New Delhi, Sept.15 (ANI): A cross section of leaders on Wednesday decided after an all-party meeting held here on the Kashmir issue, to send an all-party delegation to find a solution to end the violence in the Kashmir Valley.
Though no consensus emerged on key issues that formed the agenda of the over five-hour-long marathon meeting chaired by the Prime Minister, Dr. Manmohan Singh, political leaders expressed satisfaction with the tone and tenor of the deliberations. Removal or amending the controversial Armed Forces Special Powers Act (AFSPA) will not be under consideration for now, as the leaders said that efforts to restore peace must be given a chance to succeed.
Senior National Conference leader Farooq Abdullah, said: "We are not disappointed."
He also stressed, "The Prime Minister praised Omar."
It may recalled that earlier the Central Government had issued an official statement that acknowledged a "governance-deficit" in Jammu and Kashmir. Sources close to Chief Minister Omar Abdullah said that while he was disappointed with the remark, he was not thinking of resigning just yet.
Reading out a statement issued at the end of the all-party meeting, Union Home Minister P. Chidambaram said: "Leaders of various political parties who attended today's meeting made valuable suggestions on ways and means to resolve the vexed issues that face us in Jammu and Kashmir."
"They agreed that the Constitution of India provides ample scope to accommodate any legitimate political demand through dialogue, civil discourse and peaceful negotiations.
"The meeting resolved to send an all-party delegation to Jammu and Kashmir. The leaders agreed that the delegation should meet all sections of the people and gather all shades of opinion. The visit of the all-party delegation would be facilitated by the Ministry of Home Affairs and the Government of Jammu and Kashmir.
"The Government will take into account the deliberations at today's meeting while considering measures and initiatives to reach out to the people of Jammu and Kashmir. The feedback received from the all-party delegation would form an important input into the Government's evolving response on various issues relating to Jammu and Kashmir".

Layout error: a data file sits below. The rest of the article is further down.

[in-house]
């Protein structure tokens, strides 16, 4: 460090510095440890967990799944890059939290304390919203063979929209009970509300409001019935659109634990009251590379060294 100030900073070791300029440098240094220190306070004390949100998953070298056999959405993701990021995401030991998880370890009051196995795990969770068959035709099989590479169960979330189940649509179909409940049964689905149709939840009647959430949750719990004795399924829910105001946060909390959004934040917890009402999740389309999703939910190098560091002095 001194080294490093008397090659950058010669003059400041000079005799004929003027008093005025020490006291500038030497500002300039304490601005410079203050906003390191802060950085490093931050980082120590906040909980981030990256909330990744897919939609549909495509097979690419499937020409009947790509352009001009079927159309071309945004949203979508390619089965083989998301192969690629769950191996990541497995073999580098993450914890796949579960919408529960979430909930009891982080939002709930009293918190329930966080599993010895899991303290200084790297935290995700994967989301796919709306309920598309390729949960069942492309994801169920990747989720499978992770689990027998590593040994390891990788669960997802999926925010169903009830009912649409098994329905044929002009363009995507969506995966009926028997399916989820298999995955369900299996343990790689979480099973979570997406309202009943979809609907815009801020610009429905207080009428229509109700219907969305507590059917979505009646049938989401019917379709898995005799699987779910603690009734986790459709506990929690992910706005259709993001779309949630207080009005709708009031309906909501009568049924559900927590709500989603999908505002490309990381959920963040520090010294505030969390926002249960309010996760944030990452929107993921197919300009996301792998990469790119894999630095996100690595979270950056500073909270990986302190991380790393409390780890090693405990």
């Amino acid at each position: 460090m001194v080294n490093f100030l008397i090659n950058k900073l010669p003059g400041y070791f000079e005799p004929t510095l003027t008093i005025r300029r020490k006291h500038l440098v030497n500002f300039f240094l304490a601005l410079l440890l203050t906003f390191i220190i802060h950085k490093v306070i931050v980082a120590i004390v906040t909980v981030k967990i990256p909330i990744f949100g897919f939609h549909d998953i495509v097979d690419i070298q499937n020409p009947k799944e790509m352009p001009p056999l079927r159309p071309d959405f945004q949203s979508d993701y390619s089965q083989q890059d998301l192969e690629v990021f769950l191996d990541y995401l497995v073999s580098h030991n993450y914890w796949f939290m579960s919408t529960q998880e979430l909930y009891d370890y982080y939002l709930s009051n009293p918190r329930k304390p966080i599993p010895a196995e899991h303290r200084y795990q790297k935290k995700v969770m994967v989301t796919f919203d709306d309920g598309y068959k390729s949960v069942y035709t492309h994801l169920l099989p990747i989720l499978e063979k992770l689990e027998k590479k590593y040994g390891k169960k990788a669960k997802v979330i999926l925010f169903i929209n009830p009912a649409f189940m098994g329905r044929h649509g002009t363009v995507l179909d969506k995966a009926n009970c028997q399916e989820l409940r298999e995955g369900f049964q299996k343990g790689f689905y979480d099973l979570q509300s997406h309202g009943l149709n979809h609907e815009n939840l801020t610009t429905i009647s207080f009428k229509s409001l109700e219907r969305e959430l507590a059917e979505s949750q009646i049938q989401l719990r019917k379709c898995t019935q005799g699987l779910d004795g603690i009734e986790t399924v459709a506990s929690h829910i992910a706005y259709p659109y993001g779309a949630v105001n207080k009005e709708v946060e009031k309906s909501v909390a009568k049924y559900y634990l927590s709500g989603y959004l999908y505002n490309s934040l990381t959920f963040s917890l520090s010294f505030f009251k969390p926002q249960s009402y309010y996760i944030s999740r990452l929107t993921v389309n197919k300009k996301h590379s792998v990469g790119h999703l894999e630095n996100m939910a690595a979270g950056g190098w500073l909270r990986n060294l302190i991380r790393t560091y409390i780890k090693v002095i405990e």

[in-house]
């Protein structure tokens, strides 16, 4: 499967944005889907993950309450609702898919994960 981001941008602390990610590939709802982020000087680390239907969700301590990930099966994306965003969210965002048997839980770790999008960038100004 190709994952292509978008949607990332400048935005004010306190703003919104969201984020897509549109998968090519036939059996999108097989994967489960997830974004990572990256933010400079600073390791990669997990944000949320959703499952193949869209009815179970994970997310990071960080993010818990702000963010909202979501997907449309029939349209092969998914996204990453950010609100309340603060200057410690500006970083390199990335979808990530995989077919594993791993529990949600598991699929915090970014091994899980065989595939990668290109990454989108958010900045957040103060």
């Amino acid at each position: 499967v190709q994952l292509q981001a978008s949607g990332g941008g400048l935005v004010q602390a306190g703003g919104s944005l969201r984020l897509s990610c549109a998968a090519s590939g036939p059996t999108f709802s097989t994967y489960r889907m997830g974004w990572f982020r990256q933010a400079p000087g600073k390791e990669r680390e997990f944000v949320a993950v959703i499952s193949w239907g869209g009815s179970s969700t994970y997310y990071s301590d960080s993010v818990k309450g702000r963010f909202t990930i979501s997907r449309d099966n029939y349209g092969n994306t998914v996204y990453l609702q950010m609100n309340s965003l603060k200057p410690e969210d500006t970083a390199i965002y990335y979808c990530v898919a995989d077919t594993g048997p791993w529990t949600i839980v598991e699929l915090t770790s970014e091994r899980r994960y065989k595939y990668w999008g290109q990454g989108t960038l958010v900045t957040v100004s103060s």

Earlier in the day, Prime Minister Singh said dialogue is the only route to lasting peace in the region.
He also stressed: "Meaningful dialogue can happen only in an atmosphere free from violence and confrontation. Discussions can take place only if we have calm and public order. The Central and State Governments have already appealed to the people of Jammu and Kashmir, especially the youth, to eschew violence. I reiterate that appeal. We are ready for dialogue with anybody or any group that does not espouse or practice violence."
The death toll from the violence in the Kashmir Valley has crossed the 90 mark in the last three months.
Clashes between stone-pelters and security forces have become a near-daily feature in the streets.
Dr. Singh said: "I was shocked and distressed to see young men and women- even children- joining the protests on the streets. While some of these protests may have been impulsive or spontaneous, it cannot be denied that some incidents were orchestrated by certain groups."
Congress President Sonia Gandhi said: "We must ask ourselves why is there so much anger. Why is there so much pain, in particular amongst the youth...we must give them hope, we must understand and respect their legitimate aspirations."
Much of the discussion in the meeting focused on the controversial Armed Forces Special Powers Act (AFSPA). Opinion on the Act is divided not just between parties, but within the government as well.
The Act is criticized for giving the Army sweeping powers - it can conduct searches and arrests without warrants, for example.haratiya Janata Party spokesman Ravi Shankar Prasad said that the party would support all government initiatives in Kashmir that were within the boundaries of the Indian Constitution.
He, however, expressed the party's staunch opposition to any changes to AFSPA in Jammu and Kashmir. (ANI)